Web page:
Volume 14, No. 4, Winter 1998-99
TABLE OF CONTENTS
- The First Felines of Mystery by Carolyn Wheat
- Strange Mix: Man and Dog by Roberta Ann Henrich
- Rita Mae Brown: A “Fabulous Fabricator of Felonious Feline Fiction”? by Nicole Décuré
- Animal Armaments by Jim Doherty
- Look What Lassie Found! by Beth Fedyn
- Equine Mysteries from a Horse-Breeder’s Perspective by Marsha Valance
- “A Dog’s a Dog for a’ That” by Tom Kreitzberg
- The One Taboo in Mystery Writing by Dee Burton
THE WRITERS WRITE
- Watch the Cat for Clues by Marian Babson
- Partners: One’s Human, The Other Isn’t by Carol Lea Benjamin
- The Best Job in the World by Laurien Berenson
- The Night Monsieur Pamplemousse Met Pommes Frites by Michael Bond
- The Little Rabbit That Could by Margaret Chittenden
- Midnight Louie, P.I.: The Cat and I by Carole Nelson Douglas
- Mystery Animals by Michael Allen Dymmoch
- Animal “Mythteries” by Jacqueline Fiedler
- Get Real! by Jan Gleiter
- Why Write Animal Mysteries? by Patricia Guiver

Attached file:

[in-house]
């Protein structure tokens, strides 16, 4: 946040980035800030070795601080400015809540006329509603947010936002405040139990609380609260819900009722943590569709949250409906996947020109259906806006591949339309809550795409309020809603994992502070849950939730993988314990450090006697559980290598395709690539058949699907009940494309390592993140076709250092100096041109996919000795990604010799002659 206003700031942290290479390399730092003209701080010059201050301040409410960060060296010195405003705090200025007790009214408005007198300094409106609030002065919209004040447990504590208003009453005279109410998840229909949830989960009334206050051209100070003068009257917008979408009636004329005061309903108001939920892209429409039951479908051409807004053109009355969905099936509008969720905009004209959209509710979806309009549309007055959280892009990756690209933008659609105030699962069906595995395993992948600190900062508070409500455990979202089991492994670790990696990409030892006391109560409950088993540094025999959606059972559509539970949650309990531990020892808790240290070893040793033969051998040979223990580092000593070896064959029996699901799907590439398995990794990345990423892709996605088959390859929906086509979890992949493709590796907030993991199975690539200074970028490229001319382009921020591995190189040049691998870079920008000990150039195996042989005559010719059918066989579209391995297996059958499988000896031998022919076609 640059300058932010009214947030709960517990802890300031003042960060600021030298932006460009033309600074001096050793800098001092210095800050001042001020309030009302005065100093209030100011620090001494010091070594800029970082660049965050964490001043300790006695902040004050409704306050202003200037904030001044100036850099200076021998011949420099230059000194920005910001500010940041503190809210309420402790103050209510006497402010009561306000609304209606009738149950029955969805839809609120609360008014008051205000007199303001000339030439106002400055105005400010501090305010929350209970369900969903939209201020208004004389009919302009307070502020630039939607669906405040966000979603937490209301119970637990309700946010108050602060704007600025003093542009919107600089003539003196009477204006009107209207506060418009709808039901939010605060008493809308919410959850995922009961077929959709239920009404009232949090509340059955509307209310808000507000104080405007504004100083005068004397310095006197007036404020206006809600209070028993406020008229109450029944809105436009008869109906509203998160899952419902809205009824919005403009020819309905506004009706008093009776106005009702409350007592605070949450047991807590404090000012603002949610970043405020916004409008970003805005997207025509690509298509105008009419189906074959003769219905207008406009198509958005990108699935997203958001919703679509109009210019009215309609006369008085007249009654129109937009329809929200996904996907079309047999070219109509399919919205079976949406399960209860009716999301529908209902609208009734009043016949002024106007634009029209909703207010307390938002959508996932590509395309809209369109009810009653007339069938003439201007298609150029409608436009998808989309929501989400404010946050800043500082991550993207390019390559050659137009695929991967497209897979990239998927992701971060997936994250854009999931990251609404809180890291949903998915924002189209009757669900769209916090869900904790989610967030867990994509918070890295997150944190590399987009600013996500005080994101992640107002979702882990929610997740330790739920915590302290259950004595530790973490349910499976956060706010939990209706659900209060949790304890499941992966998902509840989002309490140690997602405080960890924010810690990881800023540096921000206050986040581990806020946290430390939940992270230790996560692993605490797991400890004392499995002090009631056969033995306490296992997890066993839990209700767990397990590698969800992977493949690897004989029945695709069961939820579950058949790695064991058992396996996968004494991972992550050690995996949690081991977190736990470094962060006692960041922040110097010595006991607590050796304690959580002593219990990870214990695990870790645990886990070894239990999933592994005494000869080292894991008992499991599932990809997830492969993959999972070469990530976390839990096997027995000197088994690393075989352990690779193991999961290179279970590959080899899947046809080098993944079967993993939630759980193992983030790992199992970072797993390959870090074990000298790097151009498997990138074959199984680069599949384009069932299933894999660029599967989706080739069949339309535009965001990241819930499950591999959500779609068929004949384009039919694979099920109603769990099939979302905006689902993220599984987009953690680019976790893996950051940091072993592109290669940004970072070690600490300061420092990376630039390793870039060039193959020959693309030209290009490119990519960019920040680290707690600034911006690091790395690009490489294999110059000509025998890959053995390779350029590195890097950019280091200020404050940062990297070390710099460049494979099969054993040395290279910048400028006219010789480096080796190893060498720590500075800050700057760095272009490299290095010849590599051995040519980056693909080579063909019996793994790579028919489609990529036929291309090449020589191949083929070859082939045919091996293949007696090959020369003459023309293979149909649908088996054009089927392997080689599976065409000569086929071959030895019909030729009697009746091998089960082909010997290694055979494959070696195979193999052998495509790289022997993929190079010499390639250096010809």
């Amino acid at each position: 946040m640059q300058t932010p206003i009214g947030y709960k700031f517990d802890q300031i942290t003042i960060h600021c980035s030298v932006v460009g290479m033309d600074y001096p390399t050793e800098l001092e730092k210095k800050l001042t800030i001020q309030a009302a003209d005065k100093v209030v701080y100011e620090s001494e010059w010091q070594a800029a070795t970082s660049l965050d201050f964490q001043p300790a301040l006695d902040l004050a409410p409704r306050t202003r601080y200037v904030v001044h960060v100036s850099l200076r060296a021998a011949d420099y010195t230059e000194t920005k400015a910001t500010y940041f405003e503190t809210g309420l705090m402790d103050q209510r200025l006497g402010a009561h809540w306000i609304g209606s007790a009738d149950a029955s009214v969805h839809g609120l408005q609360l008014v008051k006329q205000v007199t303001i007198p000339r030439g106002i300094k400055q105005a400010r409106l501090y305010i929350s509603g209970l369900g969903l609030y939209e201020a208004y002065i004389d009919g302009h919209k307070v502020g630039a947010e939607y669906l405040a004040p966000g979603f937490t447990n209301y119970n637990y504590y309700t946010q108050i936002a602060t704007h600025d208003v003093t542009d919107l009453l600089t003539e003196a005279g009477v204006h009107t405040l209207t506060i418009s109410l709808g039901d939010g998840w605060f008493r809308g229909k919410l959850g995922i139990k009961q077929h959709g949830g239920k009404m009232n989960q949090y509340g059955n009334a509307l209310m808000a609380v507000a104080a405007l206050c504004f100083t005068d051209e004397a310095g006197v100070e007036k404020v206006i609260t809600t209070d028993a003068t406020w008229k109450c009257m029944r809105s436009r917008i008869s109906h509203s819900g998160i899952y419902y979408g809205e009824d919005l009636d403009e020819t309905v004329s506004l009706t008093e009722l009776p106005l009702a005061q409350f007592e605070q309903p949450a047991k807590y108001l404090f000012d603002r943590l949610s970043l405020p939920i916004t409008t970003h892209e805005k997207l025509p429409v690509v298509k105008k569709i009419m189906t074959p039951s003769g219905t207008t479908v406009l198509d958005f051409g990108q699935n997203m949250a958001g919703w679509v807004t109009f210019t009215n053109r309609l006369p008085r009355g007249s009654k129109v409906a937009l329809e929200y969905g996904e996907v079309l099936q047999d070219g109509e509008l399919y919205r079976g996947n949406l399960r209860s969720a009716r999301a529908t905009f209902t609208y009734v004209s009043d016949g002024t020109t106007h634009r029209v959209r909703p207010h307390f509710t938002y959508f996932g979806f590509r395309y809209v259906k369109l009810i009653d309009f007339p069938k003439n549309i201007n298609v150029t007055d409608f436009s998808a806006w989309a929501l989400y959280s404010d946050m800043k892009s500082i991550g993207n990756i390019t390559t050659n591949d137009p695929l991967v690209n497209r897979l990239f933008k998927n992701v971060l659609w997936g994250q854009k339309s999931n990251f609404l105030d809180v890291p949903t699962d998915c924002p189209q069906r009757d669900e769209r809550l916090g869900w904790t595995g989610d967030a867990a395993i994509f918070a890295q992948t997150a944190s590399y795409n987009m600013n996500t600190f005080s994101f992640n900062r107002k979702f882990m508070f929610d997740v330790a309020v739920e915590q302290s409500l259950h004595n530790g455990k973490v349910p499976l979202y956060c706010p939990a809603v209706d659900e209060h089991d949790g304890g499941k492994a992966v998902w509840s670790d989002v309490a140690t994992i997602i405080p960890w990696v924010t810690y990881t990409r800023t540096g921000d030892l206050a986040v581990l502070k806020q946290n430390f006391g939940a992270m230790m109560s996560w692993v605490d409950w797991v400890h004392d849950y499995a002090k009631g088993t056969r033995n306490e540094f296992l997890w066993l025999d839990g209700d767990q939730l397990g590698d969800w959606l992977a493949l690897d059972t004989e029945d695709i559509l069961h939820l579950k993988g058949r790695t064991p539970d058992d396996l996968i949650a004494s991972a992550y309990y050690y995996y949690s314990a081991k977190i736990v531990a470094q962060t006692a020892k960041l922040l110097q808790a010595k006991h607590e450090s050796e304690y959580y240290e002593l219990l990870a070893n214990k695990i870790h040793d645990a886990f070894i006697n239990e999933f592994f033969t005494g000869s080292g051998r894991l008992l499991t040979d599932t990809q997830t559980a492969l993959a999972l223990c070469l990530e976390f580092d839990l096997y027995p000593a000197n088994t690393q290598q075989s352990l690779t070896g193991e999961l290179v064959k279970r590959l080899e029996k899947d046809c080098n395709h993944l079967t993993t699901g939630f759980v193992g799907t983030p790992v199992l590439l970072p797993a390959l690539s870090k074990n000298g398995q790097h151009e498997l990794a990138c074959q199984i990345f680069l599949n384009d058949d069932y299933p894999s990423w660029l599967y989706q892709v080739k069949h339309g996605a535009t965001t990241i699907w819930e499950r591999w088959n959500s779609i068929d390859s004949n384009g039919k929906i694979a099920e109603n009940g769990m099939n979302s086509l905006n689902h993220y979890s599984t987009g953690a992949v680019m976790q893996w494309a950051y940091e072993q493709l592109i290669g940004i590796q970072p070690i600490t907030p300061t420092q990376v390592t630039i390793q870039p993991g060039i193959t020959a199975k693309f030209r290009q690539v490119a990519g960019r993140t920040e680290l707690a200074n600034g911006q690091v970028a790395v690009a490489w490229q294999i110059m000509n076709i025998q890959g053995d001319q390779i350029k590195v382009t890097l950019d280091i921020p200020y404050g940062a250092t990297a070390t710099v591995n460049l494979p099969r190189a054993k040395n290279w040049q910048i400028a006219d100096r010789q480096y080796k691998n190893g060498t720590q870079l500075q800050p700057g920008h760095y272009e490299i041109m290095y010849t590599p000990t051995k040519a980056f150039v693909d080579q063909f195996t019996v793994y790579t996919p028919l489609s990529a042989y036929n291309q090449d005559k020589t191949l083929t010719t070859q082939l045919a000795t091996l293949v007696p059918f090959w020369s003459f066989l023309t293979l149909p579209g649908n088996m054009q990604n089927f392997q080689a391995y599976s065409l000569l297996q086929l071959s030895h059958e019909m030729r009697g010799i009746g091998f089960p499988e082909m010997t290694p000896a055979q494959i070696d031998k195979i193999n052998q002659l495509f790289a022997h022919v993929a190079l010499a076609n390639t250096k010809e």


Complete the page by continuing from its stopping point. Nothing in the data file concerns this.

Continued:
- The Dog It Was That Lived by Timothy Heald
- Not In My Back Yard! by Sue Henry
- Man’s Best Friend… and the Author’s, Too by Jonnie Jacobs
- What’s a Life—or a Story—Without a Dog? by Janet LaPierre
- If I Hadn’t Met a Bloodhound… by Virginia Lanier
- Rover of Rover’s Tales by Michael Z. Lewin
- Rover à Clef by Laura Lippman
- I Brake For Animals by Allana Martin
- The Role of Cats in Mysteries… and Everything Else in My Life by Alex Matthews
- The Action Never Stops by Karin McQuillan
- No Bones About It by Donna Huston Murray
- Going to the Dogs by Leslie O’Kane
- Animals As Metaphors by Lillian Roberts
- How the Dog Got In My Mysteries by Lora Roberts
- Cat Got My Tongue—and Heart by Alan Russell
- Beauty of the Beast: Mankind’s Mysterious Relationship with the Animal Kingdom by Barbara Sohmers
- Animalmania by Jessica Speart
- MYSTERY IN RETROSPECT: Reviews by Carol Harper, Lucille Gordon, Nancy Gordon, Harriet Klausner
- A MYSTERY READER ABROAD: In Transition by Carol Harper
- BRITISH FICTION: Cats and Dorothy L. Sayers by Philip L. Scowcroft
- IN SHORT: Animal Form by Marvin Lachman
- JUST JUVENILES: The Beasts and the Children by Nancy Roberts
- MRI Mayhem by Janet A. Rudolph
- From the Editor’s Desk by Janet A. Rudolph
When I was growing up in Toledo, Ohio, I dreamed of someday living in New York City. I’d have an apartment in Greenwich Village, drink martinis, marry a handsome publisher, and own three Siamese cats.